Student, alumna help overturn conviction with Project for the Innocent

Sophie Kupiec-Weglinski

“We won!” read an email from  Loyola Law School Professor Laurie Levenson (Solly Mirell ’06, Havi Mirell ’08, Daniela Mirell ’17)  to Monica Nimmagadda ’14. Nimmagadda had just finished cross country practice and was stretching on the field with friends when she checked her email. She jumped up and gushed to her friends about what had just happened. “AHHHHHHH!!!!” she texted Yasmin Moreno ’13. She couldn’t believe what had happened — Kash Register’s conviction had been overturned.

After 34 years of imprisonment for a crime he did not commit, Register was freed Nov. 7. Nimmagadda and Moreno helped free the wrongly convicted man by working as interns for Project for the Innocent at Loyola Law School.

“It was just really exciting that I was able to be a part of all this,” Nimmagadda said.

Register was imprisoned for murder after a witness gave a false testimony against him in 1979. He was freed after his conviction was overturned when the sister of a witness said that her sister had lied.

Nimmagadda and Moreno helped free Register by doing research on all the witnesses, such as looking at social media pages and seeing what types of people they are connected to. They also researched the original lawyer in the 1979 case and found that the lawyer had a history of malpractice.

Moreno and Nimmagadda also found and made copies of transcripts of the case.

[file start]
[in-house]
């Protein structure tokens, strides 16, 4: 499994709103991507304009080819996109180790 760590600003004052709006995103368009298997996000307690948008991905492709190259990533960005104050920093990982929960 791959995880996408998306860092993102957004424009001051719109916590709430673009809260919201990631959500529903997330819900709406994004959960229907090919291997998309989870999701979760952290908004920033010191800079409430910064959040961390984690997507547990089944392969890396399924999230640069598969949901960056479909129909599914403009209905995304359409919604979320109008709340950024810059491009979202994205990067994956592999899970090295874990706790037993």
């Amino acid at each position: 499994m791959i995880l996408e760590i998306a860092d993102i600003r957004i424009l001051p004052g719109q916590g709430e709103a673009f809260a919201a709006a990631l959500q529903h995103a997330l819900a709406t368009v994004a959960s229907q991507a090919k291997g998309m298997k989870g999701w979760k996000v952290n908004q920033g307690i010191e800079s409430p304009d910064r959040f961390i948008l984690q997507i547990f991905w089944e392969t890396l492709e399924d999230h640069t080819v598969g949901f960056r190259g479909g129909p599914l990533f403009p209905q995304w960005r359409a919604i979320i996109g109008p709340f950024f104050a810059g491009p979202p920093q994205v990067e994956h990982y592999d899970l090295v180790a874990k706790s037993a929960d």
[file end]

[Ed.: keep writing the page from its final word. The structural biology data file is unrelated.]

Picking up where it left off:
Nimmagadda and Moreno joined Project for the Innocent, an organization dedicated to help free wrongly convicted individuals, last November. Nimmagadda became interested after finding out that Brooke Levin ’12 participated in the project.

Moreno, a freshman at  Harvard College, became interested while taking Criminal Law and Advocacy last year. Science teacher David Hinden, who teaches the course, told her about the project and helped her get in touch with Levenson, one of Register’s lawyers. Moreno and Nimmagadda were then brought onto the Register case, and reported their findings to Register’s other lawyer Adam Grant.

“It’s a great feeling for me to be able to participate in a little way by helping to recommend a student to work on the project,” Hinden said. “We’ve had a great and productive relationship with. Loyola Law School and its Project for the Innocent which does such amazing work.”

In addition to the Register case, Nimmagadda and Moreno worked on five other cases involving criminals professing their innocence.

“We read a lot of cases, and we sometimes discuss whether or not they would be possible to do,” Nimmagadda said, “None of them were as clear a case as Kash’s.”

Nimmagadda and Moreno went to Loyola Law School twice a week during the school year and three times a week during the summer for four to five hours to do research. Although Nimmagadda never personally met Register, she did see him during part of his evidentiary hearing from Oct. 25 to Nov. 7.

“I was at first really just happy that it all worked out, but then I was incredibly sad because this man lost his whole life — 34 years due to simply a bad trial,” Nimmagadda said.

Nimmagadda said she will continue to work for Project for the Innocent.

“Because of cross country and college applications, I haven’t been able to go in, but once November is over, I’ll go back,” Nimmagadda said. “Working at the project was one of the greatest experiences.”